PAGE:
Sugary colas may lead to gestational diabetes; soy foods may reduce cancer rates
Sugary colas may complicate pregnancy.
THE QUESTION Might sugar-sweetened drinks lead to gestational diabetes?
THIS STUDY analyzed data on 13,475 women who were pregnant in a 10-year span, including 860 who developed gestational diabetes. Women who reported drinking the most sugar-sweetened colas before becoming pregnant (more than five servings a week) were 22 percent more likely to have developed gestational diabetes than were women who drank the fewest sugar-sweetened colas (less than one serving a month). No increased risk was found for drinking other sugar-sweetened beverages or for drinking diet beverages.
WHO MAY BE AFFECTED? Pregnant women. As many as 8 percent of pregnant women in the United States develop gestational diabetes, which occurs when glucose (sugar) levels in the blood become too high. It can cause complications during pregnancy and delivery, including babies that are too large or have respiratory problems, and can contribute to the development of diabetes later in life for both mother and child.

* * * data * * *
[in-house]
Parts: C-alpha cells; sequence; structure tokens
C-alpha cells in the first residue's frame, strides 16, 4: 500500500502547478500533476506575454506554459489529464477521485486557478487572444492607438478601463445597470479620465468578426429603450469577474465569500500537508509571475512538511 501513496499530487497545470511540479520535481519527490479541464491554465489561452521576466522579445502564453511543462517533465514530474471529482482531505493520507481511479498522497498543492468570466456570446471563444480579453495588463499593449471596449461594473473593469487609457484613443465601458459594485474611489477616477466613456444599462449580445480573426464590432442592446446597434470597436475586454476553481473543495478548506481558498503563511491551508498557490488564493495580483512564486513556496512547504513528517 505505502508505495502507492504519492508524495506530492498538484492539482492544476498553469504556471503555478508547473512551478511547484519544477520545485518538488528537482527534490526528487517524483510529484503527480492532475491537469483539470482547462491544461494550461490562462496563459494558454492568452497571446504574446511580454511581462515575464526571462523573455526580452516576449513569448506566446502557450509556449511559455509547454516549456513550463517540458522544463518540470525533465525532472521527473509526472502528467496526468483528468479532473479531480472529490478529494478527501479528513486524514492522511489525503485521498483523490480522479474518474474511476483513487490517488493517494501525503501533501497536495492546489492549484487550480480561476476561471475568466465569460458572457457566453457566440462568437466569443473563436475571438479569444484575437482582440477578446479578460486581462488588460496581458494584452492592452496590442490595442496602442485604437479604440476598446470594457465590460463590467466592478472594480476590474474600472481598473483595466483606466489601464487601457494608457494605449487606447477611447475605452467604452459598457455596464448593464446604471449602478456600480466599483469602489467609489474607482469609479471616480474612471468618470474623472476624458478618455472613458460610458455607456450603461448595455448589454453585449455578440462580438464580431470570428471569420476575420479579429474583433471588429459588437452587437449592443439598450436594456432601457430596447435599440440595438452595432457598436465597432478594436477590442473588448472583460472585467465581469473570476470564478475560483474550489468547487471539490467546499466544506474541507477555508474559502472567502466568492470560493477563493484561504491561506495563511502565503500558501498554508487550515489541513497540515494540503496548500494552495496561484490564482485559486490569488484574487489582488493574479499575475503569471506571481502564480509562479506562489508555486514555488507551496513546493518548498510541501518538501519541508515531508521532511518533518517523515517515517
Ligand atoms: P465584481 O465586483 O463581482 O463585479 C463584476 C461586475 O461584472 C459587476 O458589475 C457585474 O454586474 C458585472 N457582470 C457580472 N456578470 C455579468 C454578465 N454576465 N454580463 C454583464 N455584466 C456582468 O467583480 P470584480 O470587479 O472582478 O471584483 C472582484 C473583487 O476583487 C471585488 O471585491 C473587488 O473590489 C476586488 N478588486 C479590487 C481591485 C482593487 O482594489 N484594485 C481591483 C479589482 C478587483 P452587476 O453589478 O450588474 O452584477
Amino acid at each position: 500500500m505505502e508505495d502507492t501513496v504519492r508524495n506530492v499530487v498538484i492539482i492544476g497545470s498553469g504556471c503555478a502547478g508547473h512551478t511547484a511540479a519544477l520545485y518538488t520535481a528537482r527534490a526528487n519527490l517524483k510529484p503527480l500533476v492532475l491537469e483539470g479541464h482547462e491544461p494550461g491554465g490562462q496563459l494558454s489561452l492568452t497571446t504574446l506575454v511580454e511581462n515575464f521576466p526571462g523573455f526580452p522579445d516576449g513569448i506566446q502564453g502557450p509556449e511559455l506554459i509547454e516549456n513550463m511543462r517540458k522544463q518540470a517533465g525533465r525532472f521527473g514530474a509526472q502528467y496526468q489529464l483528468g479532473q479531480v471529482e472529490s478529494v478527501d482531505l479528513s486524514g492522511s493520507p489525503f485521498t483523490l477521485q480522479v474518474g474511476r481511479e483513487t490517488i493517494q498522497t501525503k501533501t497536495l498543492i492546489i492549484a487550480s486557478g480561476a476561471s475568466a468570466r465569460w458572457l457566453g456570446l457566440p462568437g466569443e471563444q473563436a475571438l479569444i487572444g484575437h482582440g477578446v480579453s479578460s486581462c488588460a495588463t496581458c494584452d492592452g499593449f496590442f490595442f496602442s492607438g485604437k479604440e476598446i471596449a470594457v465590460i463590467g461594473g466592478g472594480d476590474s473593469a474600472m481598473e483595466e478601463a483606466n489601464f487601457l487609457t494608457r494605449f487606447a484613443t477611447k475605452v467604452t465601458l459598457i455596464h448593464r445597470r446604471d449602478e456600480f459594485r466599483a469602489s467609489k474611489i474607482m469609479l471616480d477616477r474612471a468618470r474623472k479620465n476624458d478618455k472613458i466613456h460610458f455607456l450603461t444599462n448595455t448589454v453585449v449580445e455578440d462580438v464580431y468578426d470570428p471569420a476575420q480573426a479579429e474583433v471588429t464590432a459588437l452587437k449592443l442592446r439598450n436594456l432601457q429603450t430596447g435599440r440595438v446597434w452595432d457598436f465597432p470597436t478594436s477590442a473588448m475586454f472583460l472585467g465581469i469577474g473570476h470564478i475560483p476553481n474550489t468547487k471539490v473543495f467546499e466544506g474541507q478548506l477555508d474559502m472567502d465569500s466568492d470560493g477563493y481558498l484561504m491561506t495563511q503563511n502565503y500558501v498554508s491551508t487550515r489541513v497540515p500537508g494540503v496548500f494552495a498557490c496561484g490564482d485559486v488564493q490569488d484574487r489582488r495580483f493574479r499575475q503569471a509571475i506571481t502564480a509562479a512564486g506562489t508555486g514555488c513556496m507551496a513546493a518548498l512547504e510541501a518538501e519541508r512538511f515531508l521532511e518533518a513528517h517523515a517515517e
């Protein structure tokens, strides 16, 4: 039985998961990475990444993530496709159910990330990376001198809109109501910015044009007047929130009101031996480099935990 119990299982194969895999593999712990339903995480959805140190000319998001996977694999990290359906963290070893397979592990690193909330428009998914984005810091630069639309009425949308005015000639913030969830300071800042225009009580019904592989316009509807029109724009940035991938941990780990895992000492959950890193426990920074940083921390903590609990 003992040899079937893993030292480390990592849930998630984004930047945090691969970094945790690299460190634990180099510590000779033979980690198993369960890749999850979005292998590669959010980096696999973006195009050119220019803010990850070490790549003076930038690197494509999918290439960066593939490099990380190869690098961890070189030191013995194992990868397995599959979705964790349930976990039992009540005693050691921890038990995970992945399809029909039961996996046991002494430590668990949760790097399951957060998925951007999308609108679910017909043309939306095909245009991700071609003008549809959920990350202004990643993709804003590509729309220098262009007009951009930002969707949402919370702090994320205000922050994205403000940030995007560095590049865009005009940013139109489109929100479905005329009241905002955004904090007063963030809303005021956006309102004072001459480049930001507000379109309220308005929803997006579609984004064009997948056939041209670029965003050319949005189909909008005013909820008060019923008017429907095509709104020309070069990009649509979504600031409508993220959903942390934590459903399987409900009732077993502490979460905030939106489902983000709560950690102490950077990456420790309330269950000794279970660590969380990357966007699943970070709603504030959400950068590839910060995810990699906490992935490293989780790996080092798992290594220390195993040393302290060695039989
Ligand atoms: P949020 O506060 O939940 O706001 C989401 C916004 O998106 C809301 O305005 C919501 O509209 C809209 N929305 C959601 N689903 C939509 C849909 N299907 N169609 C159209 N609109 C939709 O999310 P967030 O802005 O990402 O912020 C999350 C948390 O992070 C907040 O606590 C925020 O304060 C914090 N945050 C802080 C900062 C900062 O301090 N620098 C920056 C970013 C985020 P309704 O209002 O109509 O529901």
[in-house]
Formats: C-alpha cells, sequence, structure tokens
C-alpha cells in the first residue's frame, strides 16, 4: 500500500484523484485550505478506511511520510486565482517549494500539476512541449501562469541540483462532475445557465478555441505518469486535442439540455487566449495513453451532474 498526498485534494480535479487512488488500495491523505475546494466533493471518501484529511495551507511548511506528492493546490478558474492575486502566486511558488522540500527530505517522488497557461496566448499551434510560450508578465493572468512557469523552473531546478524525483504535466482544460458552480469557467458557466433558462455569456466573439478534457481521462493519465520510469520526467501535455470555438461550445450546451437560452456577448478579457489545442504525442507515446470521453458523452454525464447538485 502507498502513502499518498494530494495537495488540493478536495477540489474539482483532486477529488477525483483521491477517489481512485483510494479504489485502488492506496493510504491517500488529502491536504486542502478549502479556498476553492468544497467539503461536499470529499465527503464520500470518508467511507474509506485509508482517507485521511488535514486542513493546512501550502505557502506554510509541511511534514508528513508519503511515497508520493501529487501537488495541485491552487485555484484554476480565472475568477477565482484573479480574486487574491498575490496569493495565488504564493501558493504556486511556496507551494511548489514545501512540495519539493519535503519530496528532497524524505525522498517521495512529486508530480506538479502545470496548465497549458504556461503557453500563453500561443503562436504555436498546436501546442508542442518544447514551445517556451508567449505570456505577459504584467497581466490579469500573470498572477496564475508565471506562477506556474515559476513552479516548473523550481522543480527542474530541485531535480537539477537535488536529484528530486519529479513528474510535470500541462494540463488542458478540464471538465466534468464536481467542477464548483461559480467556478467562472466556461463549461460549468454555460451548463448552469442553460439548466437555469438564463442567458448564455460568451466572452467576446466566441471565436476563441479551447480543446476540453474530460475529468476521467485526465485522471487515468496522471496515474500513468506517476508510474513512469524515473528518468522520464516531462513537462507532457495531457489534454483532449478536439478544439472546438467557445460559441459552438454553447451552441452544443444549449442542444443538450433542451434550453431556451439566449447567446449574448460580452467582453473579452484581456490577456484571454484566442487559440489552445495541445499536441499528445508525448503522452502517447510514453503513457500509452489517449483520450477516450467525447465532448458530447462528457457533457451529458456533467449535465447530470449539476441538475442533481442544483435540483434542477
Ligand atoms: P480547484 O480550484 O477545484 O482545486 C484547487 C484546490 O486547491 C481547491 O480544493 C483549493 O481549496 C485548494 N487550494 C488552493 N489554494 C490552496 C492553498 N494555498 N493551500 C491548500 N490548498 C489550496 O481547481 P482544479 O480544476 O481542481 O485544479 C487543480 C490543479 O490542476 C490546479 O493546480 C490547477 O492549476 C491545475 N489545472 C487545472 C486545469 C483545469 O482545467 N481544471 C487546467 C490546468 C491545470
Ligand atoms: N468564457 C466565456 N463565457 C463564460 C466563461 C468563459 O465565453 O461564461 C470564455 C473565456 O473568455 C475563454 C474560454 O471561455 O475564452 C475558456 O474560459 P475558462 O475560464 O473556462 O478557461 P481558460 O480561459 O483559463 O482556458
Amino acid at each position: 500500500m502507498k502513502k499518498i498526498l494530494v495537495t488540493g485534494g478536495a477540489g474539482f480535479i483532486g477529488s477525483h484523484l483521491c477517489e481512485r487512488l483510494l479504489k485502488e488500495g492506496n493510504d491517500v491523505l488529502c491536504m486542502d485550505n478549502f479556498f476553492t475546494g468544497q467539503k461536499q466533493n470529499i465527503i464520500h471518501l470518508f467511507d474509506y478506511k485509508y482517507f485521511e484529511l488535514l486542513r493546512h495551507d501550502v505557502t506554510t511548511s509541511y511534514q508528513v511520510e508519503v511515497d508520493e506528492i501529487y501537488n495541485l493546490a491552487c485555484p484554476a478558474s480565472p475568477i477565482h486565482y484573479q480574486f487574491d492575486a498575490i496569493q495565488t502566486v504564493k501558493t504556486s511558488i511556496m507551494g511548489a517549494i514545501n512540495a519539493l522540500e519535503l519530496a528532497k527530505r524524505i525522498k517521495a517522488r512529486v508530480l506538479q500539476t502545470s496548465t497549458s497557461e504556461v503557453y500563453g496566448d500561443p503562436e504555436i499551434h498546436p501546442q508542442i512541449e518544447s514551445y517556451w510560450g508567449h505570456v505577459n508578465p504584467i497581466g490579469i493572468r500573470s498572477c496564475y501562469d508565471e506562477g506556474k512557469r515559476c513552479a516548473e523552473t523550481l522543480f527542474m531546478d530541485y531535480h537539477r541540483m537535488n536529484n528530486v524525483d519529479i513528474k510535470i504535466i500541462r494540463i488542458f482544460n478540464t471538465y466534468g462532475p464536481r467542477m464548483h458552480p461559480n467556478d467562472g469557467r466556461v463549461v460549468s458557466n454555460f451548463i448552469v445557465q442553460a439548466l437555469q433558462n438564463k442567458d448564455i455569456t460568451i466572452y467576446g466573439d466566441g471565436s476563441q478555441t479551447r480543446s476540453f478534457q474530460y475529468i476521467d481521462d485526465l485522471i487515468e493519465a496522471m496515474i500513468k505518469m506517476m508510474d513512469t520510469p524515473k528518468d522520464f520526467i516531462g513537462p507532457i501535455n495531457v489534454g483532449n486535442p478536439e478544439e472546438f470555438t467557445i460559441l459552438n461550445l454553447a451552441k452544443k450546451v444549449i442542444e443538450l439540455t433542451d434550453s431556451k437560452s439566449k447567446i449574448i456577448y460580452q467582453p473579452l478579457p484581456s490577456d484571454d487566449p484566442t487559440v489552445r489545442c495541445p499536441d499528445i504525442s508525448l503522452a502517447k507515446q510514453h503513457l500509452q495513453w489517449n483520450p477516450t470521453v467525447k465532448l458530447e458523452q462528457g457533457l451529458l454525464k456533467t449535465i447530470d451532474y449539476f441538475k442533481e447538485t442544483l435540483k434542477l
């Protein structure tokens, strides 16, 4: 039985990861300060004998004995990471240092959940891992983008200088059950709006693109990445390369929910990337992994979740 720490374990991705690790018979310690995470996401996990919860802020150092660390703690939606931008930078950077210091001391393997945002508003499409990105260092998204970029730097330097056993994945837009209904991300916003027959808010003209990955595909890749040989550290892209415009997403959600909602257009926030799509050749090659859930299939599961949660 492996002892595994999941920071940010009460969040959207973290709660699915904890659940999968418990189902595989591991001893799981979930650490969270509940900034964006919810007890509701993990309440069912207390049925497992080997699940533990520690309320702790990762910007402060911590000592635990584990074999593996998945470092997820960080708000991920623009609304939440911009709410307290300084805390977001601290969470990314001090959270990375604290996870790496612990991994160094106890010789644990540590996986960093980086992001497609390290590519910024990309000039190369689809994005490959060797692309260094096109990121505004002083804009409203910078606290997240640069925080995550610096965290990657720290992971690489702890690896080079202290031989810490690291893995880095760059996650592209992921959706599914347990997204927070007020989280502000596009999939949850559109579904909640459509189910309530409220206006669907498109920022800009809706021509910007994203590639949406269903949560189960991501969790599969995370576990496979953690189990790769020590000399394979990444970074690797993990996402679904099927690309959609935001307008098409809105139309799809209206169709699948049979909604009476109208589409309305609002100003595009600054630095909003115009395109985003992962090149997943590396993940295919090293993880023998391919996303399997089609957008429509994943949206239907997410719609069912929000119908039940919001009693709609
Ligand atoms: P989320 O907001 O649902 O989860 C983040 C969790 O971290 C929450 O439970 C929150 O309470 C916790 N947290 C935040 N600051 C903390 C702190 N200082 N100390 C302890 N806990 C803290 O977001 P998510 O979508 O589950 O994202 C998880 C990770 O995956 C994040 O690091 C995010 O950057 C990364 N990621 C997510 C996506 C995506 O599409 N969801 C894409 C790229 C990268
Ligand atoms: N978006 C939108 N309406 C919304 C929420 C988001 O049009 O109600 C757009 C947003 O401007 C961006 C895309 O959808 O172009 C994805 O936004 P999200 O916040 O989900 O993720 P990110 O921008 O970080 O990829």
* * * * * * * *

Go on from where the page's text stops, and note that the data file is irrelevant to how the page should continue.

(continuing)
CAVEATS Data came from the women's answers on periodic questionnaires, but information was not collected during pregnancy, when diet changes might have occurred. Nearly all participants were nurses, who might have been healthier than the average person.
FIND THIS STUDY December issue of Diabetes Care.
-- Linda Searing
The research described in Quick Study comes from credible, peer-reviewed journals. Nonetheless, conclusive evidence about a treatment's effectiveness is rarely found in a single study. Anyone considering changing or beginning treatment of any kind should consult with a physician.